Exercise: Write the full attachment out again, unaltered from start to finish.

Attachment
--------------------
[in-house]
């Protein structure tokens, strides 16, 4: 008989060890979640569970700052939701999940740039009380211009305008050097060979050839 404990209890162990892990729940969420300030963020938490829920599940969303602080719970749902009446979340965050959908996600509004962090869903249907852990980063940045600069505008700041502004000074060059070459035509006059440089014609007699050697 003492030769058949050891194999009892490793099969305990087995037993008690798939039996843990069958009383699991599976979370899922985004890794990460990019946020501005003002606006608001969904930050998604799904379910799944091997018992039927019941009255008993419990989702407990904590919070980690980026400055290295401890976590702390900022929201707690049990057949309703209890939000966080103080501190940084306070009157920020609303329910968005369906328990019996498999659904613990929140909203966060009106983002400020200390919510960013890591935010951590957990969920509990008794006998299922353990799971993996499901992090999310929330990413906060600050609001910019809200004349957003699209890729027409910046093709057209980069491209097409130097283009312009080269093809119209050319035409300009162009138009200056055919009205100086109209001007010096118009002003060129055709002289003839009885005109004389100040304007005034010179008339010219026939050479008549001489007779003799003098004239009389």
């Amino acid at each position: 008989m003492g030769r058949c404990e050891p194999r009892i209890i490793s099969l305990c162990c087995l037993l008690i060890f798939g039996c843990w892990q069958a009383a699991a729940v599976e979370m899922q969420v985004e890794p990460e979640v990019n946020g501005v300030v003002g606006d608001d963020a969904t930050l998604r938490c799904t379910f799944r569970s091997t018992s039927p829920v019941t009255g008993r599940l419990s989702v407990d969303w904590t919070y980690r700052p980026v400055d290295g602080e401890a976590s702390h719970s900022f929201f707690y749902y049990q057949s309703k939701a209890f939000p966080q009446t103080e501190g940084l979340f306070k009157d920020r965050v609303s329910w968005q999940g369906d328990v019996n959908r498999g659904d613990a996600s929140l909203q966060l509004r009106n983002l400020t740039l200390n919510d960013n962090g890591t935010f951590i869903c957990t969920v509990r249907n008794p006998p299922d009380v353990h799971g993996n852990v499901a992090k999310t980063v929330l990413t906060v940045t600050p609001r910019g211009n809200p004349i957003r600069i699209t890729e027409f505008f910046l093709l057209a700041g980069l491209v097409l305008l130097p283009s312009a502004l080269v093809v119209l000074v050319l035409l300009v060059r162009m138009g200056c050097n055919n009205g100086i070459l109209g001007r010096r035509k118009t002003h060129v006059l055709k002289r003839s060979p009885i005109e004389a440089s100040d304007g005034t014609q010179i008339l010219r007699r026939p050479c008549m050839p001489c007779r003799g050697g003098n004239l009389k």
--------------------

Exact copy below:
[in-house]
């Protein structure tokens, strides 16, 4: 008989060890979640569970700052939701999940740039009380211009305008050097060979050839 404990209890162990892990729940969420300030963020938490829920599940969303602080719970749902009446979340965050959908996600509004962090869903249907852990980063940045600069505008700041502004000074060059070459035509006059440089014609007699050697 003492030769058949050891194999009892490793099969305990087995037993008690798939039996843990069958009383699991599976979370899922985004890794990460990019946020501005003002606006608001969904930050998604799904379910799944091997018992039927019941009255008993419990989702407990904590919070980690980026400055290295401890976590702390900022929201707690049990057949309703209890939000966080103080501190940084306070009157920020609303329910968005369906328990019996498999659904613990929140909203966060009106983002400020200390919510960013890591935010951590957990969920509990008794006998299922353990799971993996499901992090999310929330990413906060600050609001910019809200004349957003699209890729027409910046093709057209980069491209097409130097283009312009080269093809119209050319035409300009162009138009200056055919009205100086109209001007010096118009002003060129055709002289003839009885005109004389100040304007005034010179008339010219026939050479008549001489007779003799003098004239009389």
């Amino acid at each position: 008989m003492g030769r058949c404990e050891p194999r009892i209890i490793s099969l305990c162990c087995l037993l008690i060890f798939g039996c843990w892990q069958a009383a699991a729940v599976e979370m899922q969420v985004e890794p990460e979640v990019n946020g501005v300030v003002g606006d608001d963020a969904t930050l998604r938490c799904t379910f799944r569970s091997t018992s039927p829920v019941t009255g008993r599940l419990s989702v407990d969303w904590t919070y980690r700052p980026v400055d290295g602080e401890a976590s702390h719970s900022f929201f707690y749902y049990q057949s309703k939701a209890f939000p966080q009446t103080e501190g940084l979340f306070k009157d920020r965050v609303s329910w968005q999940g369906d328990v019996n959908r498999g659904d613990a996600s929140l909203q966060l509004r009106n983002l400020t740039l200390n919510d960013n962090g890591t935010f951590i869903c957990t969920v509990r249907n008794p006998p299922d009380v353990h799971g993996n852990v499901a992090k999310t980063v929330l990413t906060v940045t600050p609001r910019g211009n809200p004349i957003r600069i699209t890729e027409f505008f910046l093709l057209a700041g980069l491209v097409l305008l130097p283009s312009a502004l080269v093809v119209l000074v050319l035409l300009v060059r162009m138009g200056c050097n055919n009205g100086i070459l109209g001007r010096r035509k118009t002003h060129v006059l055709k002289r003839s060979p009885i005109e004389a440089s100040d304007g005034t014609q010179i008339l010219r007699r026939p050479c008549m050839p001489c007779r003799g050697g003098n004239l009389k």